I don't have a data set with a list of all the variables. The macro variable pulling from want was to demonstrate what the variable looks like. I.e., I don't have my want data set and I can't list all my variables out.

A_SAS_Man
Pyrite | Level 9
this does not produce the output "want" for me.
Kurt_Bremser
Super User

We need to use the array method to create the additional variables:

data want;
array x{*} &my_column_order.;
set have;
run;

But this will make all variables numeric. If you also have character variables, this will fail.

So we need to know more about your real issue, and the real resources you have available.

Post the code that creates the macro variable, and/or post the macro variable itself in a code box (</>).

 

ballardw
Super User

@A_SAS_Man wrote:

I don't have a data set with a list of all the variables. The macro variable pulling from want was to demonstrate what the variable looks like. I.e., I don't have my want data set and I can't list all my variables out.


Providing code/information that is not actually available, such as your Proc SQL obfuscates the entire problem.

 

You specifically included Formats in your request. So, where do you create this macro variable? And where do you want to assign formats?

 

Since you say that you have "multiple data set" perhaps modify that code to use: "and member in ("FIRSTSET" "SECONDSET" "OTHERDATASET") , listing all your actual data set names and Select distinct name. Then you would have list of all variables in all the data sets to play with.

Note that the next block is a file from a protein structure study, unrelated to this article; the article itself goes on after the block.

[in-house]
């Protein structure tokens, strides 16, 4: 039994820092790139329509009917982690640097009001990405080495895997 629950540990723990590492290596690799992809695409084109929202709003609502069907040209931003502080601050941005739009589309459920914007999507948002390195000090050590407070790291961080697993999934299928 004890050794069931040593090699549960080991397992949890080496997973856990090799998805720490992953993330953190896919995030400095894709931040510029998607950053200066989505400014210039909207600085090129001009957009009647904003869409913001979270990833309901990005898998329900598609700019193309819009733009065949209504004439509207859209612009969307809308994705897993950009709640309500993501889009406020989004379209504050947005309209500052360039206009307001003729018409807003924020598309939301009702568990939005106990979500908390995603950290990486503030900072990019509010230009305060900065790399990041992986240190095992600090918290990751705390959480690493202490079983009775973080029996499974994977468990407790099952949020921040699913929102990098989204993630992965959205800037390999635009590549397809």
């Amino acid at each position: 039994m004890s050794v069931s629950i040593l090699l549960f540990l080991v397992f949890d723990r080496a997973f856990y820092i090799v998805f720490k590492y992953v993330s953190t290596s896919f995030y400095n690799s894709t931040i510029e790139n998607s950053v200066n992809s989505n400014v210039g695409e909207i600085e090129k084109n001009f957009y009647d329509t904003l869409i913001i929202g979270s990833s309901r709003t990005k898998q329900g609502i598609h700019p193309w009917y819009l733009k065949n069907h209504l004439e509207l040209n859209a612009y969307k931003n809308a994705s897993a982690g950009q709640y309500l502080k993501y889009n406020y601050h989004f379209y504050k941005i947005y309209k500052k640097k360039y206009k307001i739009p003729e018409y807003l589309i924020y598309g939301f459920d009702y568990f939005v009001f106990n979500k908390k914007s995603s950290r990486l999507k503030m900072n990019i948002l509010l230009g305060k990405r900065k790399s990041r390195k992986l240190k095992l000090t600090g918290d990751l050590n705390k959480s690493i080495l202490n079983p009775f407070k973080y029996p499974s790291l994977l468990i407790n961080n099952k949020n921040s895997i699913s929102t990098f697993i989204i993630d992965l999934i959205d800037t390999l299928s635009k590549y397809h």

A_SAS_Man
Pyrite | Level 9
I don't have the "want" dataset.
mkeintz
PROC Star

If your task is to re-order variables already in a SAS dataset, then you have lots of working solutions available.

 

But if you are really starting out with raw data that you wish to re-order, then you don't need an extra DATA step, just a minor change in the first DATA step:

 

data want;
  length var1-var7 8;
  input var7 4. var3 4. var2 4. var5 4. var1 4.  ... other vars ... ;
datalines;
....
run;

 

 

--------------------------
The hash OUTPUT method will overwrite a SAS data set, but not append. That can be costly. Consider voting for Add a HASH object method which would append a hash object to an existing SAS data set

Would enabling PROC SORT to simultaneously output multiple datasets be useful? Then vote for
Allow PROC SORT to output multiple datasets

--------------------------
Tom
Super User Tom
Super User

If you have a macro variable with the space delimited names that must exist then use that to generate code that will insure those variable names exist.

For example you might have one of these values for MY_ORDER_VARIABLE.

%let my_order_variable=v1 v2 v3 v3 v4 v5 v6 v7;
%let my_order_variable=v1-v7;
%let my_order_variable=v7 v3 v6-v4 v1 v2;

So that you could use it in a data step like this:

data want;
  retain &my_order_variable;
  set have;
run;

Now if you need some of those variables to be of type CHAR instead of type NUM then you need more information than just the names of the variables.  Specifically you need to know the LENGTH.  So if for example V6 should be a character variable that can hold up to 20 bytes and the other 6 variables are numeric you might make the macro variable hold something like this:

%let my_order_variable=v1 v2 v3 v3 v4 v5 8 v6 $20 v7 8;

Which you could then use with a LENGTH statement to define the variables and their order.

data want;
  length &my_order_variable;
  set have;
run;

And if any of the variables require a special format to be attached to them, such as DATE or DATETIME values, then you need even more information than just the variable's type and storage length.